Kutztown University looks to New Jersey to stem declining enrollment

Dr. Kenneth S. Hawkinson, Kutztown University president, shown in a file photo, was the target of a meeting Thursday night by those who believe he has answers to give on the college's handling of its COVID-19 outbreak.

Dr. Kenneth S. Hawkinson, Kutztown University president, is the target of a public campaign by critics of the college’s handling of the COVID-19 crisis.

In what was cast as a virtual public meeting Thursday evening on Zoom and Facebook Live, organizers showed an empty chair with Hawkinson’s name on it.

Karen Feridun, a Kutztown alumna and resident of the borough of Kutztown, said concerned citizens have been frustrated by Hawkinson’s refusal of a Sept. 21 request to meet with the group.

“We have questions, and he isn’t speaking to us,” said Feridun, one of the organizers of the virtual meeting.

On Thursday, the university released a written statement that reads, in part:

“The president has met with numerous groups since the beginning of the academic year, and we have responded to countless personal inquiries, invited comments at our public meeting of the council of trustees and communicated regularly through our various media platforms and external media. Organizers of this meeting have been among those we personally and publicly addressed on multiple occasions.”

The pressure on Hawkinson comes amid concern over “superspreader” events held by students living in off-campus housing.

In the week following Labor Day, 70 students living off campus tested positive for coronavirus, ostensibly due to partying held in August, the college said at the time.

The outbreak has dwindled, with only eight new cases reported this week, according to the KU online dashboard. KU reported last month that about 1,000 students had left campus, costing the university more than $3 million in refunds.

Overall, the dashboard shows 263 recoveries, and last month the college described the students' symptoms as mostly like a bad cold.

KU has held mostly online-only courses. But, some of the courses are a mix of online and in-person. A small percentage of the courses are in-person only.  

The last day for in-person classes is Nov. 20, when students leave for Thanksgiving break. Students will not return to the university after Thanksgiving, and all classes will be virtual for the final weeks of the fall semester before the holiday break, the school has said.

One of the unknowns, Feridun said, is whether in-person instruction will resume when students return to campus for the spring semester in January.

West Chester University announced this week that its spring semester will be conducted virtually. So far, it is the only one of the 14 universities in the Pennsylvania State System of Higher Education to go fully virtual.

The Zoom meeting’s moderator, Marilyn Fox, put the question directly to Hawkinson: Does Kutztown University plan to go totally virtual in spring?

What is the acceptable number of cases, she asked, before the university would decide to go virtual?

Matt Santos, vice president for university relations, said Kutztown has yet to make a decision on how the spring semester will be conducted.

Santos explained to the Reading Eagle last month that there were other considerations beyond the number of cases, such as available space for isolation and how well the health office could handle the cases.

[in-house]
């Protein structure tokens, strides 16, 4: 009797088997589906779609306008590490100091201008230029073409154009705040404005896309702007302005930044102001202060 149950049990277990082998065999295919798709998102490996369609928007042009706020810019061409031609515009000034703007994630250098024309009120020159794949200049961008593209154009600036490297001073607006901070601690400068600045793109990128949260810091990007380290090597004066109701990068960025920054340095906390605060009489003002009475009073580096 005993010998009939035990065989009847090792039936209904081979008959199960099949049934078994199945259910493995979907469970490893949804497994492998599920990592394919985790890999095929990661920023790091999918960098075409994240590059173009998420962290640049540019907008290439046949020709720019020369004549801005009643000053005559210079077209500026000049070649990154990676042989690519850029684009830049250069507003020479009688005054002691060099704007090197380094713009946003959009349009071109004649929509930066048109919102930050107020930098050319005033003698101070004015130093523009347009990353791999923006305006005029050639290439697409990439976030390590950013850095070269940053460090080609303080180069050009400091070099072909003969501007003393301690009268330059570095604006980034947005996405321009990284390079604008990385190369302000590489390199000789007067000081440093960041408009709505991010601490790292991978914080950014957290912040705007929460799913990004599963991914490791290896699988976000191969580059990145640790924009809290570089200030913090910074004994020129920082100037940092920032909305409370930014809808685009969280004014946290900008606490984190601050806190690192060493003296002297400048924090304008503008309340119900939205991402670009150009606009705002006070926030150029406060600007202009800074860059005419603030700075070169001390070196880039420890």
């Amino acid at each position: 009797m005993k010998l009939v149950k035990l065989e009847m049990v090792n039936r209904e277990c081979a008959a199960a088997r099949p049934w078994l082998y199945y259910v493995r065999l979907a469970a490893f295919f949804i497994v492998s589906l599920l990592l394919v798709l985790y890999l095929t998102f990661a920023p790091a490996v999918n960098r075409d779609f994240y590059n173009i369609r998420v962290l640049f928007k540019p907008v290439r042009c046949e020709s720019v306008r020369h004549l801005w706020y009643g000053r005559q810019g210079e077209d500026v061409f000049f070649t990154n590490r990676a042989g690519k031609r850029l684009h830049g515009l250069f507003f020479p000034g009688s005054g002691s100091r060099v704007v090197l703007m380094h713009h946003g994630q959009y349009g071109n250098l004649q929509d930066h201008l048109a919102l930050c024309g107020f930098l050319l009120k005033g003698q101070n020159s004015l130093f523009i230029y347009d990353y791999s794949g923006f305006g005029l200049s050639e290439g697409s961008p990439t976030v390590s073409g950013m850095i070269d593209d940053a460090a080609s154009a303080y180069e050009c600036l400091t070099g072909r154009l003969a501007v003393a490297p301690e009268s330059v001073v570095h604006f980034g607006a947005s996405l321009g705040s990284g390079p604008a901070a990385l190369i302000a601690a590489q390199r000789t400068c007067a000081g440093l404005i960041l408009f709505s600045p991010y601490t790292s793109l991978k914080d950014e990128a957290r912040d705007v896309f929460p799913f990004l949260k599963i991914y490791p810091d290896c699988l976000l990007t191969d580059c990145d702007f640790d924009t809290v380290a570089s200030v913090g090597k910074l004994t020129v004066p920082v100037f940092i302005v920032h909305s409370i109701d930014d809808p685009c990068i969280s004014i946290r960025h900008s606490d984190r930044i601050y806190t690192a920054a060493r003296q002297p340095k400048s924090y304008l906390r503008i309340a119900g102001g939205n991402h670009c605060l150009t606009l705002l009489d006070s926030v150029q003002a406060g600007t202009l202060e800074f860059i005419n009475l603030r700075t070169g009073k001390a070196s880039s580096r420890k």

Ann Lemon, a member of Kutztown’s art faculty, urged the university to decide on whether to go virtual in spring as soon as possible.

Matthieu Maier, who rooms with five other students on campus, said it’s difficult to determine when another student has the virus or is suffering from some other illness.

In one instance, he said, several other students went home thinking they were exposed to someone with the virus. It turned out the student did not have it.

Several participants asked for a breakdown of where students lived.

Kutztown’s total enrollment is just under 7,900, Santos said. About 2,100 students live on campus, some 500 in Kutztown and 900 in other municipalities. The balance, around 4,400, are commuter students.

Feridun suggested a breakdown by ZIP code would help pinpoint where the infection was concentrated.

The state Department of Health provides a breakdown by ZIP codes that showed 19530, Kutztown, with 261 cases on Thursday. Before the outbreak the ZIP code had 77. It's unclear where other cases have registered.

Due largely to concern over partying in off-campus housing, Kutztown Borough Council adopted an ordinance last month that limited gatherings to 10 unrelated people in borough residences.

The controversial measure, adopted on a 4-2 vote, bolstered the ability of borough police to limit off-campus partying.

Council delayed implementation of the provision, however, after a federal judge ruled that Gov. Tom Wolf had exceeded his authority in mandating restrictions aimed at controlling the pandemic.

The Kutztown Community Partnership, a nonprofit whose goals include economic revitalization, noted that the borough, schools and businesses have taken measures to combat COVID-19 since spring.

“Kutztown, like all communities, has a difficult task of maintaining a safe quality of life while balancing the needs of its residents, businesses, schools and organizations,” the agency said in a written statement issued Thursday. “Despite unpredictable and difficult circumstances, we feel Kutztown offers a safe place for residents and visitors to live, work, shop and eat.”

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